Your Australorp rooster is in full glory, he has the run of the yard and thirty hens besides. Unfortunately, I don’t have time to enjoy the chooks, there’s always study or family to attend to.

Marcello has a fine lot of Rouen ducks and they quack in unison when anyone calls out to them, especially at feeding time. Marcello works now, deciding that higher studies were not for him. I’m hoping quietly that he will do so someday because he has a good brain and should use it. But then I suppose most mothers feel that way. Monika has had a boy-child. Naturally, his grandmother in Emu Park thinks he is the most beautiful baby in the world! His hair, a dramatic black when he was born, is now a light brown colour which threatens to turn golden. Marcel Nathaniel has lovely brown skin. We’ve accused Monika of sun-tanning him on the quiet.

Lynne is also taking Computer Science I, so I see her at lectures when I attend them. Computing is fun but a hard art to master. Someone can write a program, however, an elegant one is a different matter. Intelligibility is the keyword, my Johnny tells me.

Johnny is as gorgeous as ever but overworked as usual. I look forward to the time he has less to do and can write poetry and novels and play the flute. He writes beautifully and I have a whole case of love letters to prove it.

Talking about books, Johnny bought me a crop of D. H. Lawrence books which I raced through; I should say I read voraciously. Also D. Ireland books and a very interesting study by Dr Kamien on community medicine among the Bourke Aboriginals. At the moment I am reading Manning Clark’s A History of Australia and am up to the age of Macquarie.

I don’t know if I told you that I joined a group known as the CIAE Search Group which helps people identify their problems and suggest solutions. At the moment we are working with the Aboriginal community groups as well as a group of Aboriginal delegates from central Queensland. We held our first 1980 workshop recently (the first for me) which was very exciting. A further weekend workshop with the delegates is scheduled for Rocky and Gladstone. Hervey Bay and a few others will be making requests soon I think. Reg is in charge and these workshops come under community development. If you are interested I could tell you more in some future letter.

I hear much laughter from the kitchen. It’s my mother who enjoys seeing the baby smile, laugh or make noises. She makes more noises than the baby! The kids won’t agree with the last statement. They will tell you I am much more noisy with the baby, but don’t believe it, it’s not true.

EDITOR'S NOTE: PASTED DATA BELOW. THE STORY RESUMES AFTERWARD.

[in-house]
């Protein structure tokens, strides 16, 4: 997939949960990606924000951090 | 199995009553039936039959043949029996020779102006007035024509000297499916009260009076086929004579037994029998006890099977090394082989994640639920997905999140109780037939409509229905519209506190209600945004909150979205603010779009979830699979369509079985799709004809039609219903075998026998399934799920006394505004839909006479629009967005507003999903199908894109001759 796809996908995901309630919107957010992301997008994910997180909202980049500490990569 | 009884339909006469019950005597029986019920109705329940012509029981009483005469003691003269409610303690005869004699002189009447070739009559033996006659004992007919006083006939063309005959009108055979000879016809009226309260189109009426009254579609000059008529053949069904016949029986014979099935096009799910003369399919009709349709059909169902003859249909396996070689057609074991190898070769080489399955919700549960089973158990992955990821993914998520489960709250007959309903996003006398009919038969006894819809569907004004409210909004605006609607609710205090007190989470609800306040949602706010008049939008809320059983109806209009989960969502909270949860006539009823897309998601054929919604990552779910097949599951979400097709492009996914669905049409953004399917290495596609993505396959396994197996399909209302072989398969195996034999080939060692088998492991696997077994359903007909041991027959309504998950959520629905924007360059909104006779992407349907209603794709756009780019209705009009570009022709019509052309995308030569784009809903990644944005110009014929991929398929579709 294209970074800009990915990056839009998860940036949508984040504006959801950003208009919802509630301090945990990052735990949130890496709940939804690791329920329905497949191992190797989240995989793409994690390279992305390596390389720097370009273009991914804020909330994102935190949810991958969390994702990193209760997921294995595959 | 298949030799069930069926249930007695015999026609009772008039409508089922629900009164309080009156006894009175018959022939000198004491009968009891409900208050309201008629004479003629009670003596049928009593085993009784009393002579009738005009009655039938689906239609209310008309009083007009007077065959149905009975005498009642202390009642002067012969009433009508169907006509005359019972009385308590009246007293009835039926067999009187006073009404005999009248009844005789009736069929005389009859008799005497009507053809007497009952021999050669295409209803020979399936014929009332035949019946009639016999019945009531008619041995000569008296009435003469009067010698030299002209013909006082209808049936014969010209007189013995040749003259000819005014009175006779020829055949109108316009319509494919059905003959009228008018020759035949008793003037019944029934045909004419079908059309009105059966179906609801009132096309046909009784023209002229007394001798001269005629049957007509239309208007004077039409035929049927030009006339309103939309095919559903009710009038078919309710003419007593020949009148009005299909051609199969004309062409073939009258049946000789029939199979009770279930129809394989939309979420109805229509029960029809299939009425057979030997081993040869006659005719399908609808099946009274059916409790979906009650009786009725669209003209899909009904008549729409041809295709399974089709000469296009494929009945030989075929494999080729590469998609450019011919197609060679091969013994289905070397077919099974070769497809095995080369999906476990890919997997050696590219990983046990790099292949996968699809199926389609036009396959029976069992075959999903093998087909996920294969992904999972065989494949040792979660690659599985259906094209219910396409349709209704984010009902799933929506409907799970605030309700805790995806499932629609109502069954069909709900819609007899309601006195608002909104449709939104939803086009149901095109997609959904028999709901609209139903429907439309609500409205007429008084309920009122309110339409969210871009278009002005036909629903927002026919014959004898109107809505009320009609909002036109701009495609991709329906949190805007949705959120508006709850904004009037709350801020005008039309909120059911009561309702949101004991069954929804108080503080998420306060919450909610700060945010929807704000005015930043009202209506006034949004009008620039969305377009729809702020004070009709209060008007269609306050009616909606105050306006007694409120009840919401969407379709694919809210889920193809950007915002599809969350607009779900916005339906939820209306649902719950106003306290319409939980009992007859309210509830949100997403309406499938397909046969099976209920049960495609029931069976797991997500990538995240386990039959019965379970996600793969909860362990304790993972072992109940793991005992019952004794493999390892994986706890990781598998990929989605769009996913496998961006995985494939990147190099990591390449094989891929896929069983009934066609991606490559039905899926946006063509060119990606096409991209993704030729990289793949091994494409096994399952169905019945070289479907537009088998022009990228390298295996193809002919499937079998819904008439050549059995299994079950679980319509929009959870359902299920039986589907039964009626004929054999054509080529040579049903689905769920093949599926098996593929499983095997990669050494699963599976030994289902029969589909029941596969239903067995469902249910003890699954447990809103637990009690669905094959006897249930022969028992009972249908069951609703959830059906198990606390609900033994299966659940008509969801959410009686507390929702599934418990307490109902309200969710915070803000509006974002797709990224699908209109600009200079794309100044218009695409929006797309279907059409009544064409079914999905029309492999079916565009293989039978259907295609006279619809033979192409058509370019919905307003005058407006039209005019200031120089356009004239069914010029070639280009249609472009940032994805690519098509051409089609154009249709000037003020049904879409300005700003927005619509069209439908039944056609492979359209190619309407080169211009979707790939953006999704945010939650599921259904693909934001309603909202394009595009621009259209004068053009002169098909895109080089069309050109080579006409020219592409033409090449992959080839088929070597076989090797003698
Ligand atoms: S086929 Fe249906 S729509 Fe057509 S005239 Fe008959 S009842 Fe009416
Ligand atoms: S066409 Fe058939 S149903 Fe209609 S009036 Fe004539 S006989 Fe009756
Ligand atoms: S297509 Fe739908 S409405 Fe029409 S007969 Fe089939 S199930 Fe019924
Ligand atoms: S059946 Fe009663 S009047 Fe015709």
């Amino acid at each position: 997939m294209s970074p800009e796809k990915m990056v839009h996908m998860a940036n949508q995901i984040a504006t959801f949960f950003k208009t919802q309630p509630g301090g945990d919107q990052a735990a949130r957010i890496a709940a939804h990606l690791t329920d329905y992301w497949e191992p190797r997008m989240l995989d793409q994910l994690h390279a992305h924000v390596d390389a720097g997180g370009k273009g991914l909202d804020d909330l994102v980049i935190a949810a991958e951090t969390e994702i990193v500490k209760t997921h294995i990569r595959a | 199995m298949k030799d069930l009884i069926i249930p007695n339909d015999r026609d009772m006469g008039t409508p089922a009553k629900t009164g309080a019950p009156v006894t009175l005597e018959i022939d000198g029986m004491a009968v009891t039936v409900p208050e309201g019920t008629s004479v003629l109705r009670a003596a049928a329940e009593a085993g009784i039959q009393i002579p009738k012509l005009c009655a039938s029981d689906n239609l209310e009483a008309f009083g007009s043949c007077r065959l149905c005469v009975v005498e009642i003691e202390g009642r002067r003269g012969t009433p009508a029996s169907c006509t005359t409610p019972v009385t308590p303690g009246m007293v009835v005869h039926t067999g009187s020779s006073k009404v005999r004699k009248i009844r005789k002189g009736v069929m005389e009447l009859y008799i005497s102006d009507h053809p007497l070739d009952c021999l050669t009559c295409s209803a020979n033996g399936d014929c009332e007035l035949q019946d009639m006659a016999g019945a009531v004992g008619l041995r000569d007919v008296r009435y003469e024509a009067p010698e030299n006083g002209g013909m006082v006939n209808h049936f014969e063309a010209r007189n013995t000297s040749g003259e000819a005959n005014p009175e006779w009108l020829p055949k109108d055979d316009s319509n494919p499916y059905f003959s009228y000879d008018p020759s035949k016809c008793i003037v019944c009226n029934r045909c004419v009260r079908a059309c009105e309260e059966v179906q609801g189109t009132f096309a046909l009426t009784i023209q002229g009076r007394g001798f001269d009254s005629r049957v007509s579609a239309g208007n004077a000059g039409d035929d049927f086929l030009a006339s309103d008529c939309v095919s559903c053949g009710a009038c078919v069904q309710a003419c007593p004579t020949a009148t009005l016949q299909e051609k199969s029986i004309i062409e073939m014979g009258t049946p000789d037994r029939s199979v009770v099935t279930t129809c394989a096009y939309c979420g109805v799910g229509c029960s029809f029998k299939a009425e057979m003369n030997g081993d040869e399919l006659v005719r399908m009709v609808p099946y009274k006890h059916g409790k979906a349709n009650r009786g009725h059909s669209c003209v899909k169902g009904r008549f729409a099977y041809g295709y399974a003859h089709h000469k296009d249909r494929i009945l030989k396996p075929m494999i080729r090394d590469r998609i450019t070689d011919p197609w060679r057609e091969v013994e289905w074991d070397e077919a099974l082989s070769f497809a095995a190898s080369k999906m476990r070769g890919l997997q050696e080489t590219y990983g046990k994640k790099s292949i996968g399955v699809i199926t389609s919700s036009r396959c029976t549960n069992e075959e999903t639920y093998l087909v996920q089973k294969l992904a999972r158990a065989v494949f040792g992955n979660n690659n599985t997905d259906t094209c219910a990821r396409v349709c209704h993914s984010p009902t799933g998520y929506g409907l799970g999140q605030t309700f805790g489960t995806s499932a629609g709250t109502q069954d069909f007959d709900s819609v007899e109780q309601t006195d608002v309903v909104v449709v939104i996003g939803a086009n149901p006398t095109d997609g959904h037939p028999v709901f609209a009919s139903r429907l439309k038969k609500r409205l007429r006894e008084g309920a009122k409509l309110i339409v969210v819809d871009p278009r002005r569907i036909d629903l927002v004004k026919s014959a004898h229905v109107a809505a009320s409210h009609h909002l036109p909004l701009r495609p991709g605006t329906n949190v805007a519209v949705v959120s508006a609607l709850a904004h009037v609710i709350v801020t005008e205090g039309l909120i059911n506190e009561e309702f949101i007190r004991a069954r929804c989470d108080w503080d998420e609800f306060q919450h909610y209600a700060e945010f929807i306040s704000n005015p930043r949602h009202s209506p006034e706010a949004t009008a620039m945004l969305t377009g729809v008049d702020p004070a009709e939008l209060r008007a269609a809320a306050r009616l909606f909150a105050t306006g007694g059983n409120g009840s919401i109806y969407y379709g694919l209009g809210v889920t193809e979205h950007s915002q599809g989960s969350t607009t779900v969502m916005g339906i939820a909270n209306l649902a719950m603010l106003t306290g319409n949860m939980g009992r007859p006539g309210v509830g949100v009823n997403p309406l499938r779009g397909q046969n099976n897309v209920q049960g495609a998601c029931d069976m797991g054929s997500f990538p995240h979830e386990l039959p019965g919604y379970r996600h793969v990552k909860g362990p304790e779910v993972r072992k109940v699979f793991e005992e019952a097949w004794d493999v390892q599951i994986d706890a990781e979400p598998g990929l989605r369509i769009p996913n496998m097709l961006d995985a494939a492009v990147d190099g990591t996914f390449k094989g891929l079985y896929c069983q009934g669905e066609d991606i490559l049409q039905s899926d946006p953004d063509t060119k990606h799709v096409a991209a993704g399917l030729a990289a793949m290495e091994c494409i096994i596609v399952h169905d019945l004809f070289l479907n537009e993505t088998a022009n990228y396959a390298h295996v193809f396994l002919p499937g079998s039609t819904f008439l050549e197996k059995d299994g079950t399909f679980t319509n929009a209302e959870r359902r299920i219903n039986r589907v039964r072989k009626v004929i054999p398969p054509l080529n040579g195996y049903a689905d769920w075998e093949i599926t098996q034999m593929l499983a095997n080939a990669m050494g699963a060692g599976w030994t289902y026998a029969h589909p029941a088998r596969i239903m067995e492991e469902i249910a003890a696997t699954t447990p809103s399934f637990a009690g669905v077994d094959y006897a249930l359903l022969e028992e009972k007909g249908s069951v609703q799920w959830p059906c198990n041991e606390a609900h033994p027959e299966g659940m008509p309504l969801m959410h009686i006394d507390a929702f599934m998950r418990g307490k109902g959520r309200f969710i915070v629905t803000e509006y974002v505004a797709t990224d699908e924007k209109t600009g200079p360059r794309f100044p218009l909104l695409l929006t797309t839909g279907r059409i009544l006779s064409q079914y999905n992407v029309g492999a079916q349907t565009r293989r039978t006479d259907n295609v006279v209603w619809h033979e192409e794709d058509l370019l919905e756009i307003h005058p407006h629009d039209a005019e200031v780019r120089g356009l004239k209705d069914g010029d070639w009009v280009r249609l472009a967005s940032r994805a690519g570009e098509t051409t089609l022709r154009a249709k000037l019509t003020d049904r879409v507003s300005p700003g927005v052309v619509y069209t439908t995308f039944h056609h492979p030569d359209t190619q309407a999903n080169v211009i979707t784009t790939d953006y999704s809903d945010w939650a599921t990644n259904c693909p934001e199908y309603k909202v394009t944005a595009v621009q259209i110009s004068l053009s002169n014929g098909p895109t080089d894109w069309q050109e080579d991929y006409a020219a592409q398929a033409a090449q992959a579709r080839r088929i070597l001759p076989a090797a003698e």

The weather is so beautiful, especially as we’re heading fast towards winter. The sunshine, butterflies, the egg-laying-cackle of the chooks and even the chatter of the builders below make me feel so good to be alive. What does it matter if there are a few mosquitoes around, the lawn needs to be done again and Gran’s garden has more weeds than veggies in it? We’ll get around to them sometime, but in the meantime, everything smells good, the sea is calm and I’m writing to you. At least I was writing to you, but now I’ve come to the end of my letter.

Look after yourself and give my regards to the family.

Love,
Gita
PS: Do practice your letter writing on me!

KarenProfileCircle120Notes and Links

  • This journal entry is part of the My Mother’s Voice – Journal Series
  • These posts are meant to be read in sequence and the Preamble post marks the beginning of the journal series. Refer to Archived on the Home page.
  • A map of where we lived and a family tree are also at the bottom of the Home page, click here.
  • Added Nathaniel to the Emu Park Family Tree.

25. Cyclone David – Journal Entry 12th Dec 1975

Dear Jean, here at last is my letter as it was written before and after your telephone call.

Thanks for your letter. We will not be coming to Melbourne for the Christmas holidays, Johnny cannot get away, though we may manage the odd week or weekend in the bush. Sayang*.

I was looking forward to visiting Melbourne for several reasons – the main one being because it contains your family. There is a paper mill I would like to visit and learn to hand-make paper. Actually one buys a kit (you may like to get one for the kids: The Mould & Deckle Papermill, 221 Canterbury Road, Heathmont VIC 3135). And, of course, I wanted to see the shops. Heard a lot about them.

After minding our own business for two years, Johnny and I are right in the middle of community participation. He is out tonight attending an A.A.P.** meeting, to get the best deal for Emu Park in particular and the Capricorn Coast. Last night he attended the Emu Park Progress Association meeting where he was told that we would at last be getting a community hall. Emu Park had been without a hall for many years. The old hall was burned down by a firebug. This firebug had a temper; whenever someone insulted him, he burned a building or two. He set fire to the school. They caught him one day with a stolen bicycle in hand and lots more under his house. They tell me he was Welsh and an incorrigible thief. He died in a road accident and his body and car were stripped before the police got to him.

We’ve started Meals on Wheels (M.O.W.) In the beginning we thought it was all a big mistake; we only had two customers. However, when we served our first day’s meal, we had seven customers. In a month’s time we were up to ten and then sixteen, by which time we wanted to drop some. Now we are at a manageable amount.